Seattle University's student newspaper since 1933

The Spectator

Seattle University's student newspaper since 1933

The Spectator

Seattle University's student newspaper since 1933

The Spectator

Critic’s Corner: “Colossal” Differs from Expectations


Kaiju, a popular Japanese film genre, typically features a giant monster attacking a city (think Godzilla and King Kong). Earlier this month, director Ignacio “Nacho” Vigalondo’s latest film Colossal starring Anne Hathaway put a fresh face on this straightforward science fiction concept, straying away from the action and gore of its predecessors.


Colossal opens much more like a relationship drama, focusing on interpersonal conflict between Hathaway’s character Gloria and her boyfriend Joel, resulting from Gloria’s ongoing alcoholism and unemployment.

When Joel sends her packing, Gloria returns to her childhood hometown to find new work and find herself, she runs into an old friend named Oscar—skillfully played by Jason Sudeikis— and starts working for him as a bartender. In revisiting her old “stomping grounds” (pun-intended) she realizes that her reappearance in the town is linked to the reappearance of a giant monster in Seoul, South Korea, which she can mystically control.

While there are many moments of relatable misfortune and clever plot twists, the film lacks the levity you would expect from a film dubbed a “sci-fi comedy,” and may have been better labeled “sci-fi drama with moments of dark humor.” Though, perhaps the word “comedy” is referring to the way that the monster is used as a character development device in the film, instead of being a source of chilling terror or ultimate destruction.

Because the monster, in an ultimate sense, is a tool for Gloria to navigate her present and past self, the focus of the movie is never on removing the monster from Seoul, unlike other action-packed kaiju films.

Make no mistake, Colossal is not a love story. In fact, the power dynamics in the film seem to be a critique of the crafty and underhanded behaviors equipped in modern times by heterosexual men to maintain dominance and degrade their partners. Even after their split, Gloria’s uppity ex-boyfriend Joel babysits her every move. He spins Gloria in circles, leaving her to wonder if the fault for their failure is hers or his by constantly switching his behavior from being controlling and degrading to ensuring syrupy-sweet apologies.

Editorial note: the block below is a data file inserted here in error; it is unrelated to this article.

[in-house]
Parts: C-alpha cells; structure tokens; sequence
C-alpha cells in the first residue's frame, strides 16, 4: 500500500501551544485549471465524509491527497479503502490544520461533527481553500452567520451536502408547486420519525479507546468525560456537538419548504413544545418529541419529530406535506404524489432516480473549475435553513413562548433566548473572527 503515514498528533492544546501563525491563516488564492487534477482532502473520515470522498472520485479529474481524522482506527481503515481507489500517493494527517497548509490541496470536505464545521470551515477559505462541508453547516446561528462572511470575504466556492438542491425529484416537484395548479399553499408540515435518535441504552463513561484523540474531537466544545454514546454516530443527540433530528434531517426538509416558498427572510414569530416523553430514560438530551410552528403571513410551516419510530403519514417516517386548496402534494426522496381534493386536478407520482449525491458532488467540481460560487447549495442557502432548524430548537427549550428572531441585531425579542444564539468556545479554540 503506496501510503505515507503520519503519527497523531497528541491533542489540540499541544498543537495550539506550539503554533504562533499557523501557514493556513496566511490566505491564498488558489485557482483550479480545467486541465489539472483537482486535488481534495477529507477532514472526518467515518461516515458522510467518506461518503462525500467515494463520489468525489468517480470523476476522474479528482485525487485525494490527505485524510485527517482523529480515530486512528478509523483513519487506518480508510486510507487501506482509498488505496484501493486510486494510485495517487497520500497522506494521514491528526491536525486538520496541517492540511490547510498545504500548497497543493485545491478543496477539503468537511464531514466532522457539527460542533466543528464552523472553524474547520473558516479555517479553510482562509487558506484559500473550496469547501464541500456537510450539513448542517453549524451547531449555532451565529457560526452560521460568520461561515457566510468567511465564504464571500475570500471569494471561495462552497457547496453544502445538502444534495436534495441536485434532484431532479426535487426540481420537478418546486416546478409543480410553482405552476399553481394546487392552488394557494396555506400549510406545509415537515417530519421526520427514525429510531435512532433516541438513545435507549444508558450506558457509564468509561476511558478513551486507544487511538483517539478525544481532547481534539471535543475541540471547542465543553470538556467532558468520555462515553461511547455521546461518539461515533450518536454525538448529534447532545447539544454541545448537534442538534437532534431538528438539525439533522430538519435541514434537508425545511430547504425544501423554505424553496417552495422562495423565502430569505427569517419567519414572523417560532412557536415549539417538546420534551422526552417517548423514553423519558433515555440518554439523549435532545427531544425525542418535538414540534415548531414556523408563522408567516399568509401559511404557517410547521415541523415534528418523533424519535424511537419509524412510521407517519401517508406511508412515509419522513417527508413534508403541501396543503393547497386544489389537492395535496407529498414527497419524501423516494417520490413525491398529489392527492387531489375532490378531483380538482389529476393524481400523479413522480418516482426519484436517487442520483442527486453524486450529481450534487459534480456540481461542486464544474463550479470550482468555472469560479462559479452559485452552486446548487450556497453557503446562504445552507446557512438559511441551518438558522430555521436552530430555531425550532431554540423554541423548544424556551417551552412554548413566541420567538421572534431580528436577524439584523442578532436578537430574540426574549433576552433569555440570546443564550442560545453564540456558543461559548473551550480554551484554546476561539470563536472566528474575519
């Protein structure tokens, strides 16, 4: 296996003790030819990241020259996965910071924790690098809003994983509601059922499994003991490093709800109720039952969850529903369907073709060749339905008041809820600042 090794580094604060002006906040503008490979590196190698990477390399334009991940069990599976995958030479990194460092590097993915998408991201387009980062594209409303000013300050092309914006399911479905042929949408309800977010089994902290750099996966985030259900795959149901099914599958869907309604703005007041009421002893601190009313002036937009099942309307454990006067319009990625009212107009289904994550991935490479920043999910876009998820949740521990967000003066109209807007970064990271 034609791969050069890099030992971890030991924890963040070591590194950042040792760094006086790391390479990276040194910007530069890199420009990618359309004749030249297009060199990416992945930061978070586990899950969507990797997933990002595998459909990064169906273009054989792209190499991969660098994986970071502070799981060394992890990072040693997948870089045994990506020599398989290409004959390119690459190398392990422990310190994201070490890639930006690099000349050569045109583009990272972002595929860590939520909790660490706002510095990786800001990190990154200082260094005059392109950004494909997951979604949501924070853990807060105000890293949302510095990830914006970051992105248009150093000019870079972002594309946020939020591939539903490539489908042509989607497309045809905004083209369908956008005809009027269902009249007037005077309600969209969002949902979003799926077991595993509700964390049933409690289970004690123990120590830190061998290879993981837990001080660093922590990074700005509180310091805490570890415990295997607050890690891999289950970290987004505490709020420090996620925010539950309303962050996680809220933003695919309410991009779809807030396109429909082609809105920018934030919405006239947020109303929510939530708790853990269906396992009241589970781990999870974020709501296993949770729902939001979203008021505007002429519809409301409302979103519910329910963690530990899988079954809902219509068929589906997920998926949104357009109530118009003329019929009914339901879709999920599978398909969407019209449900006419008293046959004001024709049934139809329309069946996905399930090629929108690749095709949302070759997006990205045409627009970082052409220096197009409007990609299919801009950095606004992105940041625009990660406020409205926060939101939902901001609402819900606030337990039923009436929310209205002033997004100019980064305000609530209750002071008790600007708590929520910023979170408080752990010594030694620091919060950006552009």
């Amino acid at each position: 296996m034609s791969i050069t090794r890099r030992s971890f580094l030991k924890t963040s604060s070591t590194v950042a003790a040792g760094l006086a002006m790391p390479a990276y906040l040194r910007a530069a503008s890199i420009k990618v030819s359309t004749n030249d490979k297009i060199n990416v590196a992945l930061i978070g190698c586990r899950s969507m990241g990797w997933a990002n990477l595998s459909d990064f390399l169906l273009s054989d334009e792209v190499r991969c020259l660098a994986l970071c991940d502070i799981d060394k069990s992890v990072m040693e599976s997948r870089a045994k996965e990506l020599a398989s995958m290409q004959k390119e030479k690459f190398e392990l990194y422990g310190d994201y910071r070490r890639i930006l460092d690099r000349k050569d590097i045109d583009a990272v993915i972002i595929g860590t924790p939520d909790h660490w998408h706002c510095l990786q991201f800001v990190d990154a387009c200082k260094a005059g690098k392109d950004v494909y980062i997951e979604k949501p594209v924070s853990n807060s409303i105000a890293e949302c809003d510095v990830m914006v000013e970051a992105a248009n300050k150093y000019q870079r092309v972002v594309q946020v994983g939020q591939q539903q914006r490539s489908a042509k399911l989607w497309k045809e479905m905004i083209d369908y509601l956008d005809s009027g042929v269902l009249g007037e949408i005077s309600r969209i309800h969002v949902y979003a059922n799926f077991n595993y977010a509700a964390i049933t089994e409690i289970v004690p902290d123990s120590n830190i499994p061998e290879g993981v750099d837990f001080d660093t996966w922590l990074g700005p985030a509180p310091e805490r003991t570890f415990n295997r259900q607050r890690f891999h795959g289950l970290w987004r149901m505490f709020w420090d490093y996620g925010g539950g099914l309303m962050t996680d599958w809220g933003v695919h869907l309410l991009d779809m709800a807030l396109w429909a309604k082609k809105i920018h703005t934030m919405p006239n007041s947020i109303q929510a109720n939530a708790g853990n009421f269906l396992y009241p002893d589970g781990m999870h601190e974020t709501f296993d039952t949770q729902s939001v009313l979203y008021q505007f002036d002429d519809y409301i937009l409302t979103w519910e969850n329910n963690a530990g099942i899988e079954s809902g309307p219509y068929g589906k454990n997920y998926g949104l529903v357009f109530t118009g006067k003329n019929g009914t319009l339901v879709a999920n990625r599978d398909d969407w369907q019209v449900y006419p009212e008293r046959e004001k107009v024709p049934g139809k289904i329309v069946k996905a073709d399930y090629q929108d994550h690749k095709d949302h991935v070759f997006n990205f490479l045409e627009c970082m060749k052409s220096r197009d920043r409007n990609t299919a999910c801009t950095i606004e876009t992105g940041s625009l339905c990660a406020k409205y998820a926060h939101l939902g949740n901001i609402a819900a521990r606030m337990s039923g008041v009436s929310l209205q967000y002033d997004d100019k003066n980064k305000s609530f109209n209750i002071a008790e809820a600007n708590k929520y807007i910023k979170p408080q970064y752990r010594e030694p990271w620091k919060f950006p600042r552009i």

Her relationship with Oscar is equally complicated, as he presents a guise of being a “friendly neighbor” with a chance at a sincere relationship before the nature of his character completely shifts. The conflict between Gloria and Oscar originated from their small town upbringing, but other deep rooted emotional trauma quickly surfaces. At the height of Oscar’s character revelation, Sudeikis executes beautifully. This performance demonstrates his ability for versatility, having recently starred in The Angry Birds Movie last year, this film is a change of pace for the comedic actor.

As for Hathaway, her performance is perfect. Her messy lack-of-control alcoholic behavior and genuine confusion of who to trust and where to turn is spot-on. Though, it always feels wrong to see such a regal actress play a broken character.

Because of its quirky genre-bending nature, Colossal can be a hard sell for some viewers who might feel confused by the relationship drama and monster combination. Though, it was not executed in a way that feels disjointed or confusing, it is a movie that takes some close attention to unravel (not a movie to smooch through folks, bring your date to something else). Because the plot contains a lot of surprises and uses a develop-and-shock-as-we-go strategy, the movie rarely feels slow, and can leave viewers feeling like they may need a beat or two longer to fully digest a moment.

While perhaps only related by the similar looking friendly monsters and indie color scheme, Colossal brought me back to my love for Steven Spielberg’s Super 8 and would likely be a hit with those who are a fan of the Netflix Original Stranger Things. Though, Colossal sets itself apart from other sci-fi dramas by incorporating characters and conflicts that are, at times, all too real and relatable for an adult audience.

Ultimately, the natural human attraction to movies that use monsters to reflect human problems is just a mature throwback the time we spent sitting in the sandbox with Barbies and BIONCLES. Sometimes it feels easier to communicate feelings and experiences through inanimate objects, or in this case, monsters. Because of its whimsical and quirky approach to heavy subjects, Colossal is a must-see this spring. And just as a friendly reminder, you can catch it at the SIFF Cinema Egyptian for just $5 with TeenTix.

Haley may be reached at
[email protected]

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